Slips and falls happen every day on New York properties and many incidents result in debilitating injuries. The winter season increases the hazards, especially when property owners do not clean off sidewalks and parking lots in a timely manner.
New York state does not have one statewide law for snow removal standards but instead empowers local governments to set requirements.
City of New York codes for snow removal
Information from iPropertyManagement indicates that New York’s laws on snow removal for residential properties require property owners to maintain sidewalks after a snowfall. The city can fine property owners who do not clear their snow up to $350 per incident.
Residents must also clear snow rather quickly. During the daytime, residents have four hours after a snowfall to clear sidewalks of slush, snow and ice. If the snow falls in the evening, residents then have 14 hours to remove the accumulation, or essentially fairly early the next morning. Snow that falls at night requires clearing by 11 am.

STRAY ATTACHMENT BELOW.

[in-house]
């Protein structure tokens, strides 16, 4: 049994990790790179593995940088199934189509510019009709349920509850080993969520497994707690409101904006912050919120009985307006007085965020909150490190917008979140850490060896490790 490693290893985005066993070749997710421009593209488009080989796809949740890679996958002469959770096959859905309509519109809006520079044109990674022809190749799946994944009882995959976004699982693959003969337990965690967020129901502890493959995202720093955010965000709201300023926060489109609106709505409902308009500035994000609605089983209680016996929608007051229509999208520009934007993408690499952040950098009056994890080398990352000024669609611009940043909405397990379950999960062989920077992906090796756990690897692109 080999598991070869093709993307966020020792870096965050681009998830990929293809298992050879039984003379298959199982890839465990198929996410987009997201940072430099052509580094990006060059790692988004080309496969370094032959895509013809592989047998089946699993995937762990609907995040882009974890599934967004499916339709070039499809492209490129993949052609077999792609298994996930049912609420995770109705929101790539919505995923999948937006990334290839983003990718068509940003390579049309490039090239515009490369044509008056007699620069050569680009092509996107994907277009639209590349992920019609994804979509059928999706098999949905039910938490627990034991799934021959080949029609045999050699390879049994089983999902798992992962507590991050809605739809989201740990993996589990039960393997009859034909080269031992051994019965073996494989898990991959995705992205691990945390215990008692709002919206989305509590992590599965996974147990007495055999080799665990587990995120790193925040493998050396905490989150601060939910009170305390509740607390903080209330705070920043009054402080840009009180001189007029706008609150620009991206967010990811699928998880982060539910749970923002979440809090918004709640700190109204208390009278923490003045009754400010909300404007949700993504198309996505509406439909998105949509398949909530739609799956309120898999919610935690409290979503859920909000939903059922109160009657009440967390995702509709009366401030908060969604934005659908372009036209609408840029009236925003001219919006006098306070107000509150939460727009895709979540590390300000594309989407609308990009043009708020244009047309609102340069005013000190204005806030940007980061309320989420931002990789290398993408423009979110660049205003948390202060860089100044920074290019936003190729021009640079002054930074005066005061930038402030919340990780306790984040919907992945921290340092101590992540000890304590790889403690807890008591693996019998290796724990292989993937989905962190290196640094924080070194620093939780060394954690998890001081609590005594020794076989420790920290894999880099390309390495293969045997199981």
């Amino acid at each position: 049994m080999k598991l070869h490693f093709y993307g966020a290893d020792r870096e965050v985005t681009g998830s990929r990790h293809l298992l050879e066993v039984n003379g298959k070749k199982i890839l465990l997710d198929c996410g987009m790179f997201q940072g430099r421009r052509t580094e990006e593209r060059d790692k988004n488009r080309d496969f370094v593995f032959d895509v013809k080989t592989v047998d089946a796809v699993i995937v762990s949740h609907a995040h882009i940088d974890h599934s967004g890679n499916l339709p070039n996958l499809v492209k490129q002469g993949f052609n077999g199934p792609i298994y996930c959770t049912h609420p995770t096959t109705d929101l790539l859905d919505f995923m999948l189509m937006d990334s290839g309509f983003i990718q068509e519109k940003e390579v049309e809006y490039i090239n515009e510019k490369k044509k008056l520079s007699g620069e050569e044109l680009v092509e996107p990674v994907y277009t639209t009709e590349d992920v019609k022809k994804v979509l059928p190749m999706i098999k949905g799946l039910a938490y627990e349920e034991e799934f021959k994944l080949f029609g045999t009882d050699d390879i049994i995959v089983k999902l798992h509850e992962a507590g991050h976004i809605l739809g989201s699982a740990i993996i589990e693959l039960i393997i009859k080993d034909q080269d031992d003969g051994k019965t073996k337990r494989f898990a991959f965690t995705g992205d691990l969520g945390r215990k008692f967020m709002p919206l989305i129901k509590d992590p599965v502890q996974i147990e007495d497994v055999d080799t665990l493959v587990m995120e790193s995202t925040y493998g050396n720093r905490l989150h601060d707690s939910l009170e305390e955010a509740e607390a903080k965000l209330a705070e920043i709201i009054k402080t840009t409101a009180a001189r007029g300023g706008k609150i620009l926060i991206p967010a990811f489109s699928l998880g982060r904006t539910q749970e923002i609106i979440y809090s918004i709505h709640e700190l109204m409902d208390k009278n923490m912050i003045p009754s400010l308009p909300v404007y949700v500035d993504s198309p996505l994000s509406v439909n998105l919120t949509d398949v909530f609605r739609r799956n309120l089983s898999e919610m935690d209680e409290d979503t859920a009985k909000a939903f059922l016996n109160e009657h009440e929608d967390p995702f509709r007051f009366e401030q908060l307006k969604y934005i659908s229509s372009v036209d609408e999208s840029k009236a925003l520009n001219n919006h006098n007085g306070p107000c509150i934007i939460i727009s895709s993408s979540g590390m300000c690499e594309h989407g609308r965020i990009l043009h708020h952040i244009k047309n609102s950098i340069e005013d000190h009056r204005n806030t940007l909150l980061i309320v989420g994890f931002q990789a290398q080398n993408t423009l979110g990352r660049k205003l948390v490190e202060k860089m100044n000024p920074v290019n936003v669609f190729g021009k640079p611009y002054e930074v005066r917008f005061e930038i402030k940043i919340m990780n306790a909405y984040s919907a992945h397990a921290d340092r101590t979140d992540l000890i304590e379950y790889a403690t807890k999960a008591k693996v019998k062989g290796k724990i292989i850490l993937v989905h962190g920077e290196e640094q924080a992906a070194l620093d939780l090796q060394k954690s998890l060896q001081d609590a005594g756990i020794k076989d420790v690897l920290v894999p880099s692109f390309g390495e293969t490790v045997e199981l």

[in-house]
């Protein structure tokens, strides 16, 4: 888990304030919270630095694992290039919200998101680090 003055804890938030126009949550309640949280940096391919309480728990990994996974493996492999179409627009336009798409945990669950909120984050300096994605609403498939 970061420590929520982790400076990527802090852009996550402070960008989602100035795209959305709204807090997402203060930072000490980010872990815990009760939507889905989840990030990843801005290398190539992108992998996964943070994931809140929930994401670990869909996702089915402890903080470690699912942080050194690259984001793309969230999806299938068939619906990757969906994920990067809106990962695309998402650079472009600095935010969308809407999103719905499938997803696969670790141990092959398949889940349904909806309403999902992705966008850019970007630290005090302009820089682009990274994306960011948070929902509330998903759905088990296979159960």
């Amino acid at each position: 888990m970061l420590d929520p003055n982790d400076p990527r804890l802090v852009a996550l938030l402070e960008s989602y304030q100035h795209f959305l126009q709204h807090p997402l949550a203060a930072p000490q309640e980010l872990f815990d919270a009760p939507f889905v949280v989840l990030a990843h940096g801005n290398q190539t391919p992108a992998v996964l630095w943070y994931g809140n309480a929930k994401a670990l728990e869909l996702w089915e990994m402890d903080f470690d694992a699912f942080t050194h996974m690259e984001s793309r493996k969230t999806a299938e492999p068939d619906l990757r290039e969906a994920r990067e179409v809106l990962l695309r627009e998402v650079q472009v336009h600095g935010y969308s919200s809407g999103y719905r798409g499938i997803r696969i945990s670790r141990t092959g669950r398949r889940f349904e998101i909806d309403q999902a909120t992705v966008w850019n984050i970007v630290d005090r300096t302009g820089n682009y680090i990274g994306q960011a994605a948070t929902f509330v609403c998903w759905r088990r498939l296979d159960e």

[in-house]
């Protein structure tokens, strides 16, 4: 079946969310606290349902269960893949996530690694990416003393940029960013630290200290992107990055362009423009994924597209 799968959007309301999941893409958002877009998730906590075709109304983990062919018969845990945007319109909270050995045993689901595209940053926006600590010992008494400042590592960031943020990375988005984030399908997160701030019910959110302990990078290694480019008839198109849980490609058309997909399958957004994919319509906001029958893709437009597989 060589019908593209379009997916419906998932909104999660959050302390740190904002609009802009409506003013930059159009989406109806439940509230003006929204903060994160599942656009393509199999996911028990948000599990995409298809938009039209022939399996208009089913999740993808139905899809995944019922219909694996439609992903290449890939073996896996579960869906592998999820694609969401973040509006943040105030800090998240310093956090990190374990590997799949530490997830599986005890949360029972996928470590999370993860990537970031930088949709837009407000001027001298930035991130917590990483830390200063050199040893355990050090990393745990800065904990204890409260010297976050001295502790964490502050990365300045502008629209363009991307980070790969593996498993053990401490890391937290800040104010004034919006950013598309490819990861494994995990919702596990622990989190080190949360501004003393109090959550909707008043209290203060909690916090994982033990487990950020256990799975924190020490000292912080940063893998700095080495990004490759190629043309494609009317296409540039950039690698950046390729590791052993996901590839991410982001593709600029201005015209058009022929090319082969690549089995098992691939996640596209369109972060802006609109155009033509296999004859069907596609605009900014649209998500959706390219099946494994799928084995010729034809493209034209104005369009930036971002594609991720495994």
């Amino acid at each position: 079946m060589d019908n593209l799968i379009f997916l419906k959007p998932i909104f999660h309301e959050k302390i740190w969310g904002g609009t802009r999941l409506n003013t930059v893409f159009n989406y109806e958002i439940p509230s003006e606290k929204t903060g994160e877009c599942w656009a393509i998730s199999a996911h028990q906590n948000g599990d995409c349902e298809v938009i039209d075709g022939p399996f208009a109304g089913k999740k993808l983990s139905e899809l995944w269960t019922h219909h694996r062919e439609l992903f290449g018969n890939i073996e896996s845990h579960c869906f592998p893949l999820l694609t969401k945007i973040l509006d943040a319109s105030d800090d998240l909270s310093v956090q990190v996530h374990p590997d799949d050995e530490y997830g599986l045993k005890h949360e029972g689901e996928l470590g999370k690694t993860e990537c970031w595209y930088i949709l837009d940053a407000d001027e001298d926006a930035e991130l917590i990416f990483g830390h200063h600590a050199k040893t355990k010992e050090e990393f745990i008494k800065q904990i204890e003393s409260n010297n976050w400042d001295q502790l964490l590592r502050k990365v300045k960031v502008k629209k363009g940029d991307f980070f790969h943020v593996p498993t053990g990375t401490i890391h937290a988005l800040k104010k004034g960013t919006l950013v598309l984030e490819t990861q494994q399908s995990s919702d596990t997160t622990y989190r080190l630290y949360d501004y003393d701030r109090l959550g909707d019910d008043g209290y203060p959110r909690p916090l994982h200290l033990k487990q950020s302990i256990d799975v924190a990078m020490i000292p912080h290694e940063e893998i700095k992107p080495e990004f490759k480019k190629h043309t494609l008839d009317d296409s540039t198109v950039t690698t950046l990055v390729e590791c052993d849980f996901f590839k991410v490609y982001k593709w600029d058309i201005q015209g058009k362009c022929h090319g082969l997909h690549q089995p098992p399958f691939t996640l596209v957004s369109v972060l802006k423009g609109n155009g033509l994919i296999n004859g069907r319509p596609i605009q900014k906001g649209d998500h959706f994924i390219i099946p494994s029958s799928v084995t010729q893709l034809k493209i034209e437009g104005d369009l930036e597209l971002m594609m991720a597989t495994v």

The city codes do not allow residents to push snow into the streets or onto crosswalks. Local laws also require property owners near fire hydrants to keep the hydrant free of snow.
Other states’ snow removal laws
Proper snow removal keeps pathways safe for pedestrians and reduces trips and falls. Other states handle snow removal in different ways. In New Jersey, commercial property owners must maintain adjacent public sidewalks. Connecticut allows municipalities to enact snow removal laws and allows them to transfer liability to adjacent property owners. States such as Hawaii, Florida and Louisiana have no statewide ordinances that cover snow removal.